In 2015, the U.S. Equal Employment Opportunity Commission (EEOC) commissioned a study on sexual harassment. The researchers were tasked with determining whether workers in certain workplaces were more apt to be discriminated against than others and if so, what could be done about it. The Select Task Force uncovered some alarming trends while performing their research.
If there's one topic that's been the focus of many newscasts during the past few years, it's the Me Too Movement (#MeToo). It's now discussed even more frequently in the news since the trial of famed former Hollywood movie mogul Harvey Weinstein has gotten underway. What you may not realize though is how this movement got started long before his accusers came into the spotlight. It's long been a rallying cry for sexual assault victims.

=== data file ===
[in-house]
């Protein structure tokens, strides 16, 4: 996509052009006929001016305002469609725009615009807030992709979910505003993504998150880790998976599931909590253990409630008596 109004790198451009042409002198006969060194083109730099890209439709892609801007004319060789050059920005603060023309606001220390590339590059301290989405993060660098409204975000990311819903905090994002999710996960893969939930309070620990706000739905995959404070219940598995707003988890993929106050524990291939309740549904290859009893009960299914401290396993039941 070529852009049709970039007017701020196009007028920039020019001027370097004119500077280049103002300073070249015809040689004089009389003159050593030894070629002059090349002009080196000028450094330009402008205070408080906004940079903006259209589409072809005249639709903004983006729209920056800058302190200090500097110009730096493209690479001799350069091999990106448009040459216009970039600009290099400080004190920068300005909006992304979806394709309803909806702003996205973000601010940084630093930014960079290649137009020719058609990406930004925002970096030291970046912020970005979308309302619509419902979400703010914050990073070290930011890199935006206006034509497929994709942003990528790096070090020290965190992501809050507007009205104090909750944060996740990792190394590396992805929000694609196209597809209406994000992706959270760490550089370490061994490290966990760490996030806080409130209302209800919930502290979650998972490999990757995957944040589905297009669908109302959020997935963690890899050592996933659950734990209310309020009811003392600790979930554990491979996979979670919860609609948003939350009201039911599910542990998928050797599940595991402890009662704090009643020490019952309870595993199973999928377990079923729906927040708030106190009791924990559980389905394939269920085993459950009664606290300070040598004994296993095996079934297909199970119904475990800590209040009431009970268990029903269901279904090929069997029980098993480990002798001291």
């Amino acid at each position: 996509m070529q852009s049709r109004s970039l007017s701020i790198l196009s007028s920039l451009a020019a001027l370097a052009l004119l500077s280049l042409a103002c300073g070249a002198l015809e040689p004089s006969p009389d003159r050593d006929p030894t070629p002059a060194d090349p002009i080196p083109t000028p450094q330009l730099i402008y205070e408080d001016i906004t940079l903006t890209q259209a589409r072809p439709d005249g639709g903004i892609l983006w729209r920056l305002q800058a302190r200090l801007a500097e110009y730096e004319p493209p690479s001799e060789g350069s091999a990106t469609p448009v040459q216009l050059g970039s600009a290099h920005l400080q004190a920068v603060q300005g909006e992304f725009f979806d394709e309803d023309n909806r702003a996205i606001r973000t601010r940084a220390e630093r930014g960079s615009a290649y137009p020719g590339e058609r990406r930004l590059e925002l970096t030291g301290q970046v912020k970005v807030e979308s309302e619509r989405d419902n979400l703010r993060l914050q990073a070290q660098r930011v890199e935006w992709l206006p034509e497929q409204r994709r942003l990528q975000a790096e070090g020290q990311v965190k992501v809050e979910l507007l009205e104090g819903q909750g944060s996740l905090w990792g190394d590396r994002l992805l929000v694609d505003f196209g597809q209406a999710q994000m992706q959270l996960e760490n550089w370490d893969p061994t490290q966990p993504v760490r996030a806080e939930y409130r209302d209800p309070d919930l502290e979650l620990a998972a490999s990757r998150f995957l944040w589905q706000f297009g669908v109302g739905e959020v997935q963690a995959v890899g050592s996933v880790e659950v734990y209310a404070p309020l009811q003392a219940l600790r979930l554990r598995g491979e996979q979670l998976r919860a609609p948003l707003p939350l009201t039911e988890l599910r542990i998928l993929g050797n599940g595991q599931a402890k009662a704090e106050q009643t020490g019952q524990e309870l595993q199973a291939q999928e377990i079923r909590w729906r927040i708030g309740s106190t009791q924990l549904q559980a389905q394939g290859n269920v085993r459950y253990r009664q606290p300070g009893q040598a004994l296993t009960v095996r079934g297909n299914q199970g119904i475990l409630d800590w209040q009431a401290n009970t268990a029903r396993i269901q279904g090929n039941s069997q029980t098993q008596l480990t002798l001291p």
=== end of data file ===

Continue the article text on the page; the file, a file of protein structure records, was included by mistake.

Sexual harassment is more common in the workplace than many might think. This is because often people tend to believe that the only instances of harassment occur when a person is forceful or attempts to make a sexual advance on an employee.
Most people who drive for ride-hailing companies like Uber and Lyft are simply trying to supplement their income or stay busy in retirement. For others, driving is a full-time job. Unfortunately, some of these drivers are predators. In recent years, there have been multiple cases of women being sexually assaulted by drivers.
A sexual abuse episode is hardly an arm’s-length transaction where two parties command equal power and discretion concerning what unfolds. That truth is flatly inherent by the words “perpetrator” and “victim” that routinely emerge in reports concerning such a matter.